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#1 Elisa


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Posted 10 July 2014 - 05:26 AM

So who here knows much about Akhenaten and Nefertiti? I am curious about them after having seen a few different documentaries. Some say they were heretics and that's why they were "removed" (as best as possible) from history. Yet others say that they were trying to rescue an Egypt that had strayed from their original beliefs, by returning to the type of culture they had previously. But that the Priests of Amun were too powerful and corrupt...thoughts anyone?

#2 CraigD



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Posted 11 July 2014 - 07:18 AM

By the accounts I’ve heard and read, Akhenaten wasn’t heretical in sense of rejecting the entirely rejecting the traditional religion of his culture (Egypt ca 1353 BC), but in the sense or revising it be more monotheistic, changing the role ascribed to their various deities to have the formerly obscure Sun god Aten be supreme. The theology is complicated, and it’s hard to say who if any modern student of ancient Egypt has it correct in detail – this wikipedia article is one of many that provide a starting place on the subject.

Even harder to know with surety is Akhenaten’s motives, and whether he was the chief of them, or collaborated with others. They may have been due to secular power politics, seeking to reduce the political power of priests by reducing the importance of their patron gods. They may have been sincere religious motives – Egypt and its vicinity was a hot-bed of religious thought then – the stories that would eventually find their way into the Jewish and Christian scripture had origins in this culture.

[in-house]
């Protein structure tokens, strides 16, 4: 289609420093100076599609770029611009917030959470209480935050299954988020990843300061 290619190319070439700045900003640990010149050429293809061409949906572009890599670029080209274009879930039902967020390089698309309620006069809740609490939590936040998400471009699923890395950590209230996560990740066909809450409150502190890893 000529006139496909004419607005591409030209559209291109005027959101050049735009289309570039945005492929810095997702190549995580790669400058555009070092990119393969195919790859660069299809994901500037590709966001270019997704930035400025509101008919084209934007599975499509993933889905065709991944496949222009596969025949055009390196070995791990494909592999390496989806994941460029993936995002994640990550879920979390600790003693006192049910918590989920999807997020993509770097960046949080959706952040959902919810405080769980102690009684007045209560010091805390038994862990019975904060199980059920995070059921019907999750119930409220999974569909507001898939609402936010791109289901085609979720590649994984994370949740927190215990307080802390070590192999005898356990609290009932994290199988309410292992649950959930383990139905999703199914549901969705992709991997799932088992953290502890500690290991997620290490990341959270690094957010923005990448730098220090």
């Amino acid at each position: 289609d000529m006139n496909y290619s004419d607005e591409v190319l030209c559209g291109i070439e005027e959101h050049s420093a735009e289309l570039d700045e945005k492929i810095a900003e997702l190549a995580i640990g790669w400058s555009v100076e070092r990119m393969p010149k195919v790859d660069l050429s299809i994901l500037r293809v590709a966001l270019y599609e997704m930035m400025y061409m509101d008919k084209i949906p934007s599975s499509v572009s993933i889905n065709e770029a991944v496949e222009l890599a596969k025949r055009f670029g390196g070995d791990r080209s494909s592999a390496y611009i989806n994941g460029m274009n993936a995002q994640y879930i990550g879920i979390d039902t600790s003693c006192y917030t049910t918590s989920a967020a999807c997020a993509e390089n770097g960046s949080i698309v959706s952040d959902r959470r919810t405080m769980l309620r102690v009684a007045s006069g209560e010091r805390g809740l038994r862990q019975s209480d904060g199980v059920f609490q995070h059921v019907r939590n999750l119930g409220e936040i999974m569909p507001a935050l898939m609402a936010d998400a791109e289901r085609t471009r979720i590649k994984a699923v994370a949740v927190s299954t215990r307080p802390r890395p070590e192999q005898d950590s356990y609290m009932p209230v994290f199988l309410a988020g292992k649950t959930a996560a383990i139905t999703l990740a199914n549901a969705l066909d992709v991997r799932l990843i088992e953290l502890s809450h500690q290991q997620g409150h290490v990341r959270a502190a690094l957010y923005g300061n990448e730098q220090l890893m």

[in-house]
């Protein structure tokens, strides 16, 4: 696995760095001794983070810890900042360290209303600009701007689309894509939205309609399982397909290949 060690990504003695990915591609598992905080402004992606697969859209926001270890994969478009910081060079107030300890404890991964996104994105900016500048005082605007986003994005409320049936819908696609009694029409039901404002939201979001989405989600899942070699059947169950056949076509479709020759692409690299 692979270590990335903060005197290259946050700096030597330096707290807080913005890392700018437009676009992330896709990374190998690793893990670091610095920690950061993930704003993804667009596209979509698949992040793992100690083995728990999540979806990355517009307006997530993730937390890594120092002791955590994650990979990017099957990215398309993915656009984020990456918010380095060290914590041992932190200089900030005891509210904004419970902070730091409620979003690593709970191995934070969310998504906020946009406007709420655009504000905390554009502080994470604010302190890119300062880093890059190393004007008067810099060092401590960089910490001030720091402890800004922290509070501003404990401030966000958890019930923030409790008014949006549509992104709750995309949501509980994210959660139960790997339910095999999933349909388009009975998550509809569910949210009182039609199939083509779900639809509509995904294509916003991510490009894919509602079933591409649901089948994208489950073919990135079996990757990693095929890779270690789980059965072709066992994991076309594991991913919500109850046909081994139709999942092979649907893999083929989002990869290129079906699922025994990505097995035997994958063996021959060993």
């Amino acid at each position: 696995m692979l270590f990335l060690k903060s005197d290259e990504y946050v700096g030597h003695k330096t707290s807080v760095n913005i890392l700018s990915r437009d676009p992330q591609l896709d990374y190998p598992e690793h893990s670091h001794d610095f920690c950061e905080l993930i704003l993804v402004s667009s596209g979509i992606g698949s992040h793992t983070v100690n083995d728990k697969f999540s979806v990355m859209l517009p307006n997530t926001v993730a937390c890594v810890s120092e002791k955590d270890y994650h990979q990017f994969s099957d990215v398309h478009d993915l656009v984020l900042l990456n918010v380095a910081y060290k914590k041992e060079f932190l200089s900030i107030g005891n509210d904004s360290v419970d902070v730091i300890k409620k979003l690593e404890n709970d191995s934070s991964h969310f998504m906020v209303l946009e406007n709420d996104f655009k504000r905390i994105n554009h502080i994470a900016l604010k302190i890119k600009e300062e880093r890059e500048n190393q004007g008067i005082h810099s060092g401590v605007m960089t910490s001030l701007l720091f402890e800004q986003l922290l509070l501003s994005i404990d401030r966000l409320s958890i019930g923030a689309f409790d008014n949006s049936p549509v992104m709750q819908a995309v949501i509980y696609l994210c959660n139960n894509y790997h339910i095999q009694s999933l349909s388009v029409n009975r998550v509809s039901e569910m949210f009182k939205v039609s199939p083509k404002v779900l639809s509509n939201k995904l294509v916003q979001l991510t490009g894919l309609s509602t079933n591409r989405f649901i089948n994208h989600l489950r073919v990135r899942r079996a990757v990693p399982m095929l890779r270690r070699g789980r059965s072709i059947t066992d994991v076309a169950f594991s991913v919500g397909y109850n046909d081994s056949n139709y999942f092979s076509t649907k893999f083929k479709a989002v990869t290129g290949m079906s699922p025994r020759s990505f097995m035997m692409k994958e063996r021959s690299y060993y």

What is clear is that Akhenaten’s changes were not long-lasting, provoking a backlash that restored the previous religious and political structure quickly after his death.

#3 Celestia



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Posted 19 July 2014 - 11:30 AM

You have some really great points, the biggest one being that the changes weren't long lasting. I find it fascinating that there seemed to be such a powerful resistance to his ideals during his life and then such a quick return to them after his death. In my mind, this is one of the signs that he was either a heretic or a pioneer of his time.